The Pogrom (Farhud) against the Jews of Baghdad in 1941

Jewish and Arab Approaches


The pogrom against the Jews of Baghdad on 1–2 June 1941, known among the Jews as the Farhud (Arabic: ‘the destruction of order’, ‘robbery’), was a watershed in the history of the Jews of Iraq. It was the first and the only pogrom against the Jews in modern Iraq and marked the culmination of the change in Jewish-Muslim relations in a country where the Jews had been a small but successful minority, well integrated within the Muslim environment. The Farhud took place shortly after the fall of the short pro-Nazi regime of Rashid Ali and the restoration of the pro-British Regent; it occurred under the influence of long years of pro-Nazi anti-Jewish propaganda and can be considered as a disaster in the fringes of the Shoah, the Jewish holocaust. This paper will try to analyse the event in its various aspects, the Jewish and Arab responses, and the role of the Farhud in their collective memory.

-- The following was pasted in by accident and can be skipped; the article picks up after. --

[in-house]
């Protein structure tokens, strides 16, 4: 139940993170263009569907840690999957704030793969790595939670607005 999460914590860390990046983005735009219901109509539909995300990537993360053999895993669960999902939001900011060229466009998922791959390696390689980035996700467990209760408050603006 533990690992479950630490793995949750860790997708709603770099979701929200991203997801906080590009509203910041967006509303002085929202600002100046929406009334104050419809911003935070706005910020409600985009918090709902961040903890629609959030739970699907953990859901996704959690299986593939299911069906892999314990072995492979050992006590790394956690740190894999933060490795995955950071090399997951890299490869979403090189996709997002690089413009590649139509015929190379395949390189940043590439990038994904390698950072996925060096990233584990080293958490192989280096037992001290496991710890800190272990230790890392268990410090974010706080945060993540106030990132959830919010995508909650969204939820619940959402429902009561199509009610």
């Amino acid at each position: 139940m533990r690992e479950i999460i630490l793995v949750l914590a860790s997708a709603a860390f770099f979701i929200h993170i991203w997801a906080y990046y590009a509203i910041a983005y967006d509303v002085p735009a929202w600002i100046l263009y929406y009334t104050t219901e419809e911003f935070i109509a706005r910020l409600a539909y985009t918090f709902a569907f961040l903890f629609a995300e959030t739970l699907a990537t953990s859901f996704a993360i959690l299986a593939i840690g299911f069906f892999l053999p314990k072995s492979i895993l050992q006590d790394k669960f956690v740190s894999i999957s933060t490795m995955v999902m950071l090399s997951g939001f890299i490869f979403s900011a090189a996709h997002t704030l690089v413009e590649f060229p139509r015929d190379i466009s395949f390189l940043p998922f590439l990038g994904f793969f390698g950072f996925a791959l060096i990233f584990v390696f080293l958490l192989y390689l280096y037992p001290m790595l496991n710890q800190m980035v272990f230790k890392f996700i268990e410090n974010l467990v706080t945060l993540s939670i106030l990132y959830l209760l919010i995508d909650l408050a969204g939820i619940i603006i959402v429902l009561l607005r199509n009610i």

Jewish Community Arabic Literature Jewish Refugee Iraqi Government Nazi Ideology 
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© Palgrave Macmillan, a division of Macmillan Publishers Limited 2001

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